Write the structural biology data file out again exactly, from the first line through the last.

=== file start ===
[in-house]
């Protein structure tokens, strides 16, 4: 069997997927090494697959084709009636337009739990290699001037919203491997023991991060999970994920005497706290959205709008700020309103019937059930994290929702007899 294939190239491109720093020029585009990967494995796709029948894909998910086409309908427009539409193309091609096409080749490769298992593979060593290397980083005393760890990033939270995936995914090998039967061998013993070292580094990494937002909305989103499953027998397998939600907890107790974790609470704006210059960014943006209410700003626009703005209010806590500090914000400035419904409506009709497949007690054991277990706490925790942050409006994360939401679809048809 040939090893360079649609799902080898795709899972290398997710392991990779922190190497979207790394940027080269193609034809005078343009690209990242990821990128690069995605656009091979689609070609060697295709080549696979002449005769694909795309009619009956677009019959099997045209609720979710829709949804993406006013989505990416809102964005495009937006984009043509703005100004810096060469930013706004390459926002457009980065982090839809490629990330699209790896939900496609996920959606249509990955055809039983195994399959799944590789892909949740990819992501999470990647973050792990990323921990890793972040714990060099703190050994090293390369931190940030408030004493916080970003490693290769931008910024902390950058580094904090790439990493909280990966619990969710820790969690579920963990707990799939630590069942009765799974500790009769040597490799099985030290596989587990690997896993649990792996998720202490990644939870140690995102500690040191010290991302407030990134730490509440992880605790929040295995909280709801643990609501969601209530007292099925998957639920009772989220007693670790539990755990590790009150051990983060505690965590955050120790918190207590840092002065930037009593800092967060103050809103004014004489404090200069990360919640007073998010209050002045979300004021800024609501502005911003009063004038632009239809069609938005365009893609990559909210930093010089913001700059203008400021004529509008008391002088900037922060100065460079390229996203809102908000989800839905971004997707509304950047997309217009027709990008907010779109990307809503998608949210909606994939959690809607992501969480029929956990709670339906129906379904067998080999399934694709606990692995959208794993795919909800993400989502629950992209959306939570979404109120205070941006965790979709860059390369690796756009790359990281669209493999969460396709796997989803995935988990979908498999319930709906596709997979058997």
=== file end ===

[in-house]
């Protein structure tokens, strides 16, 4: 069997997927090494697959084709009636337009739990290699001037919203491997023991991060999970994920005497706290959205709008700020309103019937059930994290929702007899 294939190239491109720093020029585009990967494995796709029948894909998910086409309908427009539409193309091609096409080749490769298992593979060593290397980083005393760890990033939270995936995914090998039967061998013993070292580094990494937002909305989103499953027998397998939600907890107790974790609470704006210059960014943006209410700003626009703005209010806590500090914000400035419904409506009709497949007690054991277990706490925790942050409006994360939401679809048809 040939090893360079649609799902080898795709899972290398997710392991990779922190190497979207790394940027080269193609034809005078343009690209990242990821990128690069995605656009091979689609070609060697295709080549696979002449005769694909795309009619009956677009019959099997045209609720979710829709949804993406006013989505990416809102964005495009937006984009043509703005100004810096060469930013706004390459926002457009980065982090839809490629990330699209790896939900496609996920959606249509990955055809039983195994399959799944590789892909949740990819992501999470990647973050792990990323921990890793972040714990060099703190050994090293390369931190940030408030004493916080970003490693290769931008910024902390950058580094904090790439990493909280990966619990969710820790969690579920963990707990799939630590069942009765799974500790009769040597490799099985030290596989587990690997896993649990792996998720202490990644939870140690995102500690040191010290991302407030990134730490509440992880605790929040295995909280709801643990609501969601209530007292099925998957639920009772989220007693670790539990755990590790009150051990983060505690965590955050120790918190207590840092002065930037009593800092967060103050809103004014004489404090200069990360919640007073998010209050002045979300004021800024609501502005911003009063004038632009239809069609938005365009893609990559909210930093010089913001700059203008400021004529509008008391002088900037922060100065460079390229996203809102908000989800839905971004997707509304950047997309217009027709990008907010779109990307809503998608949210909606994939959690809607992501969480029929956990709670339906129906379904067998080999399934694709606990692995959208794993795919909800993400989502629950992209959306939570979404109120205070941006965790979709860059390369690796756009790359990281669209493999969460396709796997989803995935988990979908498999319930709906596709997979058997």